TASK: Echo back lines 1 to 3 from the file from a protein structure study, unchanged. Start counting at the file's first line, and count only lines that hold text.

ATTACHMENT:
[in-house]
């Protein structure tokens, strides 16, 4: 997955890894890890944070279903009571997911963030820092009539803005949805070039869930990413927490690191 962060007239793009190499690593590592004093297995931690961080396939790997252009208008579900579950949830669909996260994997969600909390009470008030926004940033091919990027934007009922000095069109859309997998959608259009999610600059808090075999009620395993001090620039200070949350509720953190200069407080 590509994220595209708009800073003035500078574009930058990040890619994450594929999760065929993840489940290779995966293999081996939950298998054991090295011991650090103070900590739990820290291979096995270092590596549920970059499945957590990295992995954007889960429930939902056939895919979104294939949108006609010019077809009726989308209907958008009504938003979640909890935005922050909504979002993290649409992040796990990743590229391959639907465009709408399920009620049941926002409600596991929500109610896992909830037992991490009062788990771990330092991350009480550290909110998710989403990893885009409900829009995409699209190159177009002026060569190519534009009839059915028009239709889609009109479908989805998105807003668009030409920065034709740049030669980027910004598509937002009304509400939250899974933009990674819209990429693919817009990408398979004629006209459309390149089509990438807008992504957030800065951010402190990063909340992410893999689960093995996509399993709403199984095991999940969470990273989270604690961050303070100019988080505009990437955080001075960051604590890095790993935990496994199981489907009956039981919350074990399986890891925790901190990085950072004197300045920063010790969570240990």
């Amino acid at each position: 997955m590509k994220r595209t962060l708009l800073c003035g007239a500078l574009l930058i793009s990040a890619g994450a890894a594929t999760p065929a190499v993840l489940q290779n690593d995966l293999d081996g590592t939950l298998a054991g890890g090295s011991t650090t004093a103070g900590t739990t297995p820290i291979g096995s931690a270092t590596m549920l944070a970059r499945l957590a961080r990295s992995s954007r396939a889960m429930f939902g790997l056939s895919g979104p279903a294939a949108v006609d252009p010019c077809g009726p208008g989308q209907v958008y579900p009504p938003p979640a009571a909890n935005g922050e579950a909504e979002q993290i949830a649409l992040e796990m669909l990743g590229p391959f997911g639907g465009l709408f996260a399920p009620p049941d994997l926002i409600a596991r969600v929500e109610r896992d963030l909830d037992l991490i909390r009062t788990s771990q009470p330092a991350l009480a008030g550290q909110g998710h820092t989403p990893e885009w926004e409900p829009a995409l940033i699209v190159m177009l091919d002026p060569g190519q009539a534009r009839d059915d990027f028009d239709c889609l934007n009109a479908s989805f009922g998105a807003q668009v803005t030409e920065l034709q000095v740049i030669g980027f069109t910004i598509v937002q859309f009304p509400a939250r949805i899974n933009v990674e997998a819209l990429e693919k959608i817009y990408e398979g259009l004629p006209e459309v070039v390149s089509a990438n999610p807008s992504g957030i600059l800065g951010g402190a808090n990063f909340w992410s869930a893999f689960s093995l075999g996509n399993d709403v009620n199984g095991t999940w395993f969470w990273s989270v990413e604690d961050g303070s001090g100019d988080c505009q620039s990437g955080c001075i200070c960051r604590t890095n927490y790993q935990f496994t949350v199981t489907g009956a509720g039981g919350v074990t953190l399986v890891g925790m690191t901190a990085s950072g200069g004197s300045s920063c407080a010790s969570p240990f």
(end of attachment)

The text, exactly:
[in-house]
């Protein structure tokens, strides 16, 4: 997955890894890890944070279903009571997911963030820092009539803005949805070039869930990413927490690191 962060007239793009190499690593590592004093297995931690961080396939790997252009208008579900579950949830669909996260994997969600909390009470008030926004940033091919990027934007009922000095069109859309997998959608259009999610600059808090075999009620395993001090620039200070949350509720953190200069407080 590509994220595209708009800073003035500078574009930058990040890619994450594929999760065929993840489940290779995966293999081996939950298998054991090295011991650090103070900590739990820290291979096995270092590596549920970059499945957590990295992995954007889960429930939902056939895919979104294939949108006609010019077809009726989308209907958008009504938003979640909890935005922050909504979002993290649409992040796990990743590229391959639907465009709408399920009620049941926002409600596991929500109610896992909830037992991490009062788990771990330092991350009480550290909110998710989403990893885009409900829009995409699209190159177009002026060569190519534009009839059915028009239709889609009109479908989805998105807003668009030409920065034709740049030669980027910004598509937002009304509400939250899974933009990674819209990429693919817009990408398979004629006209459309390149089509990438807008992504957030800065951010402190990063909340992410893999689960093995996509399993709403199984095991999940969470990273989270604690961050303070100019988080505009990437955080001075960051604590890095790993935990496994199981489907009956039981919350074990399986890891925790901190990085950072004197300045920063010790969570240990």
């Amino acid at each position: 997955m590509k994220r595209t962060l708009l800073c003035g007239a500078l574009l930058i793009s990040a890619g994450a890894a594929t999760p065929a190499v993840l489940q290779n690593d995966l293999d081996g590592t939950l298998a054991g890890g090295s011991t650090t004093a103070g900590t739990t297995p820290i291979g096995s931690a270092t590596m549920l944070a970059r499945l957590a961080r990295s992995s954007r396939a889960m429930f939902g790997l056939s895919g979104p279903a294939a949108v006609d252009p010019c077809g009726p208008g989308q209907v958008y579900p009504p938003p979640a009571a909890n935005g922050e579950a909504e979002q993290i949830a649409l992040e796990m669909l990743g590229p391959f997911g639907g465009l709408f996260a399920p009620p049941d994997l926002i409600a596991r969600v929500e109610r896992d963030l909830d037992l991490i909390r009062t788990s771990q009470p330092a991350l009480a008030g550290q909110g998710h820092t989403p990893e885009w926004e409900p829009a995409l940033i699209v190159m177009l091919d002026p060569g190519q009539a534009r009839d059915d990027f028009d239709c889609l934007n009109a479908s989805f009922g998105a807003q668009v803005t030409e920065l034709q000095v740049i030669g980027f069109t910004i598509v937002q859309f009304p509400a939250r949805i899974n933009v990674e997998a819209l990429e693919k959608i817009y990408e398979g259009l004629p006209e459309v070039v390149s089509a990438n999610p807008s992504g957030i600059l800065g951010g402190a808090n990063f909340w992410s869930a893999f689960s093995l075999g996509n399993d709403v009620n199984g095991t999940w395993f969470w990273s989270v990413e604690d961050g303070s001090g100019d988080c505009q620039s990437g955080c001075i200070c960051r604590t890095n927490y790993q935990f496994t949350v199981t489907g009956a509720g039981g919350v074990t953190l399986v890891g925790m690191t901190a990085s950072g200069g004197s300045s920063c407080a010790s969570p240990f």